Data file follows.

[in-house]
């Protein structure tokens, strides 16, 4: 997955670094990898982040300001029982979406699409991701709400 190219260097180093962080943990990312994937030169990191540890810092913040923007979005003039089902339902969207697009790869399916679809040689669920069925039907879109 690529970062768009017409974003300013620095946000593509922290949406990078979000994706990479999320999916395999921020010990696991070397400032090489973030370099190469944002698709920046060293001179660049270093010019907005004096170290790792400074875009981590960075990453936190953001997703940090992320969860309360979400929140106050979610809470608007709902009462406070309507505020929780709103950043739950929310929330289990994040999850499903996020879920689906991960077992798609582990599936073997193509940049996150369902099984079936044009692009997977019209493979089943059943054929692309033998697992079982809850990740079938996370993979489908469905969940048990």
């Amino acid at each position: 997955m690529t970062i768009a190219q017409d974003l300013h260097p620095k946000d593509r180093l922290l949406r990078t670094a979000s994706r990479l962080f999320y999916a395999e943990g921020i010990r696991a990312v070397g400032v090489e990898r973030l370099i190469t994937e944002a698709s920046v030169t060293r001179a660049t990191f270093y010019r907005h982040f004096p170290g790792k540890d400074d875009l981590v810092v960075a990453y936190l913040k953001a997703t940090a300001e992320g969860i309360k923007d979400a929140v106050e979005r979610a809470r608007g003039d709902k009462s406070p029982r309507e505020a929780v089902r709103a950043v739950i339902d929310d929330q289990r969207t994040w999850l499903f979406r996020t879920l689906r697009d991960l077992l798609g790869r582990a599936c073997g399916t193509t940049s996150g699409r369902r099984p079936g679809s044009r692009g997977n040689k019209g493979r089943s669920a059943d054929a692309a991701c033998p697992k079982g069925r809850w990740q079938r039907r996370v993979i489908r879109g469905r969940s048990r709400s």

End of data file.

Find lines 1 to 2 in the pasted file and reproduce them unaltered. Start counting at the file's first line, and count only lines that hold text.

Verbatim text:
[in-house]
């Protein structure tokens, strides 16, 4: 997955670094990898982040300001029982979406699409991701709400 190219260097180093962080943990990312994937030169990191540890810092913040923007979005003039089902339902969207697009790869399916679809040689669920069925039907879109 690529970062768009017409974003300013620095946000593509922290949406990078979000994706990479999320999916395999921020010990696991070397400032090489973030370099190469944002698709920046060293001179660049270093010019907005004096170290790792400074875009981590960075990453936190953001997703940090992320969860309360979400929140106050979610809470608007709902009462406070309507505020929780709103950043739950929310929330289990994040999850499903996020879920689906991960077992798609582990599936073997193509940049996150369902099984079936044009692009997977019209493979089943059943054929692309033998697992079982809850990740079938996370993979489908469905969940048990």